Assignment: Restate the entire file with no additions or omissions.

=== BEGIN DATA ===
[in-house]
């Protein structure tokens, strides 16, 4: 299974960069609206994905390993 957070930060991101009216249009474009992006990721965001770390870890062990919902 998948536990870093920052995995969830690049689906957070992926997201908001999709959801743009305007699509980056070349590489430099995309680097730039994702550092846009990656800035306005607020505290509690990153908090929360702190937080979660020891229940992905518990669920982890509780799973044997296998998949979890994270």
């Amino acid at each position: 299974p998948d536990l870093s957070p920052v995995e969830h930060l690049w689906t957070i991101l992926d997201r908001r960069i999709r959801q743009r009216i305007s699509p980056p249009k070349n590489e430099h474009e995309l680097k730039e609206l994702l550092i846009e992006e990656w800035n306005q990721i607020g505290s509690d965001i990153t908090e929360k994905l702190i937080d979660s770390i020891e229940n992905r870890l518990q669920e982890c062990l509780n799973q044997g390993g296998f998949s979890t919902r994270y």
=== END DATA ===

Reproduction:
[in-house]
């Protein structure tokens, strides 16, 4: 299974960069609206994905390993 957070930060991101009216249009474009992006990721965001770390870890062990919902 998948536990870093920052995995969830690049689906957070992926997201908001999709959801743009305007699509980056070349590489430099995309680097730039994702550092846009990656800035306005607020505290509690990153908090929360702190937080979660020891229940992905518990669920982890509780799973044997296998998949979890994270």
């Amino acid at each position: 299974p998948d536990l870093s957070p920052v995995e969830h930060l690049w689906t957070i991101l992926d997201r908001r960069i999709r959801q743009r009216i305007s699509p980056p249009k070349n590489e430099h474009e995309l680097k730039e609206l994702l550092i846009e992006e990656w800035n306005q990721i607020g505290s509690d965001i990153t908090e929360k994905l702190i937080d979660s770390i020891e229940n992905r870890l518990q669920e982890c062990l509780n799973q044997g390993g296998f998949s979890t919902r994270y």